News | Update that adds New Game Plus to Assassin's Creed: Mirage is available now

Update 1.0.6, which adds, among other things, a New Game Plus mode to Assassin's Creed: Mirage, has been released.

The update has been available for download since 1:00 PM Dutch time. This means that players can now start the story again with the progress and equipment they have made.

Furthermore, the update adds improvements to parkouring. Main character Basim can bridge greater distances after the update. Finally, the update fixes several smaller issues, including those affecting the graphics, audio and UI.

A permadeath mode was also initially planned for the game. In it, players have to start the game all over again if they die. However, that option has been postponed to early 2024. There is no exact release date yet.

News | Assassin's Creed Mirage studio continues to work on the franchise

Ubisoft Bordeaux, the studio behind Assassin's Creed Mirage released earlier this year, continues to work on the Assassin's Creed franchise.

This is evident from a tweet from Rik Godwin, who reports that he has completed his first week as head writer at the studio. He specifically mentions that he is working on the Assassin’s Creed franchise.

It is not clear what exactly is in development, but since Mirage has already been released and it is unlikely that DLC will appear for it, it could be a new game – although it is also possible that the studio will support other Ubisoft teams with the development of AC games.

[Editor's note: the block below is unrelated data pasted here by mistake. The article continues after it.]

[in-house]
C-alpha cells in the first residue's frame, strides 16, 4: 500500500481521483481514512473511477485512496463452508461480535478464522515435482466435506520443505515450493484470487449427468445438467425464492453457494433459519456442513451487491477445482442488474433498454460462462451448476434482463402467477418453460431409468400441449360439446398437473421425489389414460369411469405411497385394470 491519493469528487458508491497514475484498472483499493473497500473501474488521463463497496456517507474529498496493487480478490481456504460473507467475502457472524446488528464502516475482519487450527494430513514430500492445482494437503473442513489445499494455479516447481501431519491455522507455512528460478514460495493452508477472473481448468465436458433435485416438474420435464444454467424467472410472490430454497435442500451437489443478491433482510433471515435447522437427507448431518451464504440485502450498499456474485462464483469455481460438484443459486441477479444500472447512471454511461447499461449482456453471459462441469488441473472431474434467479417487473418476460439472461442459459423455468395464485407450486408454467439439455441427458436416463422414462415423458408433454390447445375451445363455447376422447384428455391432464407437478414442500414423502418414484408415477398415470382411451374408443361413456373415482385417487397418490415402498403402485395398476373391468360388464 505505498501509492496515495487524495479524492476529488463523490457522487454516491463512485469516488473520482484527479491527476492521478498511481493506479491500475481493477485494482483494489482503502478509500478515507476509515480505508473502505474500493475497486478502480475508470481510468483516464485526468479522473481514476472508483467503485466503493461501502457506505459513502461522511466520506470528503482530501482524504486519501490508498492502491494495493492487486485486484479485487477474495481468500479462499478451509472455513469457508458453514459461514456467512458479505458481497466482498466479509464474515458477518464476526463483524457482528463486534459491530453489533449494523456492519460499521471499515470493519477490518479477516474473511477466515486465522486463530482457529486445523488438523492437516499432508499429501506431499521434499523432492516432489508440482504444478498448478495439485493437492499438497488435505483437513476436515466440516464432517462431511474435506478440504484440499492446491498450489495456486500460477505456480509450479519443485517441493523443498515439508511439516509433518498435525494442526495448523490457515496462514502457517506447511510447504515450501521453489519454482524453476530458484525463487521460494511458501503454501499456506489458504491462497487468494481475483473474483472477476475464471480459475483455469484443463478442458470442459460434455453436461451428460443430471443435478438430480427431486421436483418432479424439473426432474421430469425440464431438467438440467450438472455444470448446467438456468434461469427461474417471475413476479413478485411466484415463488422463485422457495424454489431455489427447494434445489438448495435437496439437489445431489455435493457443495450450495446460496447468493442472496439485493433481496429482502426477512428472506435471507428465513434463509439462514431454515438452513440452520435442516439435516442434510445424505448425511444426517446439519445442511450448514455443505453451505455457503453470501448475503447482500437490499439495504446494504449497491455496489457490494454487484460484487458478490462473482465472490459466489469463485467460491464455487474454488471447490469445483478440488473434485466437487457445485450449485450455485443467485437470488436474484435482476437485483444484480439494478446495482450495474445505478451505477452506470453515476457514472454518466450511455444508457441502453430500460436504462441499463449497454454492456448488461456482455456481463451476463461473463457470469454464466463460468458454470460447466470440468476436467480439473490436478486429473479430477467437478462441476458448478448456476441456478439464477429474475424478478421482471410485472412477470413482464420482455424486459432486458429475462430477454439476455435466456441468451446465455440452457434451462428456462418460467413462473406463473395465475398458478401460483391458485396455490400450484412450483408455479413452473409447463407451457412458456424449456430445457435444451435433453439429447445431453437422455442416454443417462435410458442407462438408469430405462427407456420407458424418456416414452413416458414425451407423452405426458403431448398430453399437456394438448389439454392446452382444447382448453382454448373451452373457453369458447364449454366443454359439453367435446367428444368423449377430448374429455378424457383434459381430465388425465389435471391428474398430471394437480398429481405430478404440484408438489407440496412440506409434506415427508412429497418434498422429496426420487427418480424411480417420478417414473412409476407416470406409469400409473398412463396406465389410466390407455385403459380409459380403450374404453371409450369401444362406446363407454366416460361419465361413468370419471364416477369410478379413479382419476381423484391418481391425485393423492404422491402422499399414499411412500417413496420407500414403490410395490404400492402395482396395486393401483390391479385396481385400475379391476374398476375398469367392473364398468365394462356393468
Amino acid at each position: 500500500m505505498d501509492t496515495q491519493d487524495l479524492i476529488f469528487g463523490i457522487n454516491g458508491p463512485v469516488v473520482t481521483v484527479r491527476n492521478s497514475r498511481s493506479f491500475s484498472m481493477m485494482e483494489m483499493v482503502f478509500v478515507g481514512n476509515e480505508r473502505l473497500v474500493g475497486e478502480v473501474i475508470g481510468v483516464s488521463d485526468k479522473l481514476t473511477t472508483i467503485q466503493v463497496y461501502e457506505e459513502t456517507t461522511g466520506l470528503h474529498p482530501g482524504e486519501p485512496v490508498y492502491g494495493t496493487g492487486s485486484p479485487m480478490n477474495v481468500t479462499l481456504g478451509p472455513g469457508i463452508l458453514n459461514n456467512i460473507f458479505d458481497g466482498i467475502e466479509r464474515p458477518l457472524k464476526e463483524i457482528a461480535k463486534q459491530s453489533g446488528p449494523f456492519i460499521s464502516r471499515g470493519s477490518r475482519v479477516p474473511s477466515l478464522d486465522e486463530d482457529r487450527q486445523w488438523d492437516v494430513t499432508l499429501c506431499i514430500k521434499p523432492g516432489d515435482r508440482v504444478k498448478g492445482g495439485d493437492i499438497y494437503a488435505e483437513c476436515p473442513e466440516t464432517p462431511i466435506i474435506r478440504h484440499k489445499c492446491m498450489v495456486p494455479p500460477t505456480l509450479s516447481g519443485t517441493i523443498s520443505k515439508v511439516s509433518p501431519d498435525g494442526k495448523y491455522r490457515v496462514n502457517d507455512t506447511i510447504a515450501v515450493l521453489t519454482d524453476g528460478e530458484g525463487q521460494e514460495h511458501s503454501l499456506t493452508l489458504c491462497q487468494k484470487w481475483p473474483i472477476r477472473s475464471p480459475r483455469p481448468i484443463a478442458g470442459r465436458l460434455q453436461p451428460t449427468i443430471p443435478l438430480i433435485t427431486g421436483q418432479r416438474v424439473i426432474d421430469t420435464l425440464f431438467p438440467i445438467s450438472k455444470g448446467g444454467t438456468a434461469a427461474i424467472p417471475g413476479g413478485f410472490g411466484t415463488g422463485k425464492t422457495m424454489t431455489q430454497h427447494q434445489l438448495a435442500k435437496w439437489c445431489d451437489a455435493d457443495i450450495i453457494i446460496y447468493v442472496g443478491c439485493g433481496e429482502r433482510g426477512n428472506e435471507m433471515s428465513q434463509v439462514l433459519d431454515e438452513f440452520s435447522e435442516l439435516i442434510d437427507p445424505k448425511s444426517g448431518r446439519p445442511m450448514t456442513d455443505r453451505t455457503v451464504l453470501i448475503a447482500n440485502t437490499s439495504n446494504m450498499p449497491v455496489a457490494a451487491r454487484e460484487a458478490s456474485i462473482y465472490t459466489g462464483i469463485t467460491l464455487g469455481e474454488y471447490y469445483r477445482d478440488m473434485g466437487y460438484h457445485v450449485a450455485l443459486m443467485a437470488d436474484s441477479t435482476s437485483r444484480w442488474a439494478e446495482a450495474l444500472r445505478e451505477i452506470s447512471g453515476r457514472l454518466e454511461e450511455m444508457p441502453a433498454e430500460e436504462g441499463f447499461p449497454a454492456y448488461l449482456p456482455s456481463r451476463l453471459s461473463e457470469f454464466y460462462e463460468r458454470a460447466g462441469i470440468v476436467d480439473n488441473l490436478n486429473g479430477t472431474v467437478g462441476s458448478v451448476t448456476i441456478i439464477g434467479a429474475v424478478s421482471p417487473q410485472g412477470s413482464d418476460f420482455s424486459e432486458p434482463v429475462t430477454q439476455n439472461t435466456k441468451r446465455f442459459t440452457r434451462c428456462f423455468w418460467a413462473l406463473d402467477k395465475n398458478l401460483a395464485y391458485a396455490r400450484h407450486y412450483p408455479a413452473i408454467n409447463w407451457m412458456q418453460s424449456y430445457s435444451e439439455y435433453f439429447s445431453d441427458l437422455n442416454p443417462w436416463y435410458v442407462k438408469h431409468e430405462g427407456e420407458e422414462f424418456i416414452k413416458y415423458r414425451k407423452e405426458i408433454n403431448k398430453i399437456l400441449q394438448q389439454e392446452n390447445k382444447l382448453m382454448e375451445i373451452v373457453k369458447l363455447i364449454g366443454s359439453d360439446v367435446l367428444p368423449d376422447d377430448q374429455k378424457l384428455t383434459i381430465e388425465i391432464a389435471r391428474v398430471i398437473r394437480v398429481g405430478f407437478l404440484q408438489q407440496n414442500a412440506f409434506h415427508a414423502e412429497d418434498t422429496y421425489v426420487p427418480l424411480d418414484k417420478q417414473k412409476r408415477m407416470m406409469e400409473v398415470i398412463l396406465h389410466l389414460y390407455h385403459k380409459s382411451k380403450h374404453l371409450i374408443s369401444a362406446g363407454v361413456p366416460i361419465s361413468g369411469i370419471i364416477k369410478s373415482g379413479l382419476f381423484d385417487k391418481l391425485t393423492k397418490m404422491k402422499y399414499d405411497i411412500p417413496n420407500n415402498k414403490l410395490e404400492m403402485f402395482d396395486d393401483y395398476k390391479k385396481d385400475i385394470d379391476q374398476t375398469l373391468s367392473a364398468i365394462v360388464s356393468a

Ubisoft Bordeaux also worked on Assassin’s Creed Valhalla DLC Wrath of the Druids and the live versions of the games Ghost Recon Wildlands, Ghost Recon Breakpoint and Rainbow Six Extraction.

Review | Assassin's Creed Mirage

Since the first Assassin's Creed, we have been more than sixteen years and almost as many main parts in the series. Nevertheless, we have never seen a game like the first part again. The sequels kept getting bigger and bigger, and became less and less about playing an assassin. Assassin's Creed Mirage goes back to the basics of the series.

Assassin’s Creed Mirage is set in Baghdad at the end of the ninth century. This time the leading role is for an old acquaintance: Basim. When we meet him in Assassin’s Creed Valhalla, he is already a seasoned assassin with a double agenda. In Mirage he is still a young street rat, who spends his days doing some menial work until something happens that suddenly makes him join the mysterious Hidden Ones.

Yet Ubisoft manages to make the most confusing intro ever in the series. In the first few hours, names and locations are thrown around, and the game jumps from one topic to another.

When the game really starts, Assassin’s Creed Mirage is a piece of cake. The game is built on the same foundation as Valhalla, Odyssey and Origins, but without a lot of baggage. So the same controls and menus, but not a hundred thousand different weapons, skills and question marks on an intimidatingly large map.

Without axes, beards and boat trips, Assassin’s Creed is once again about playing assassin. The extermination of members of The Order was of course still in the more recent parts, but had actually become more of a side issue. Here that system is magnified. You must first track down and unmask each target before you can strike.

That detective work has more meat on the bones in Mirage than in the previous games, although you still don’t have to be called Sherlock Holmes to solve a case. Actually killing your target is a new challenge. There are always a few different approaches to explore, but ultimately they all have the same ending, the end of your target.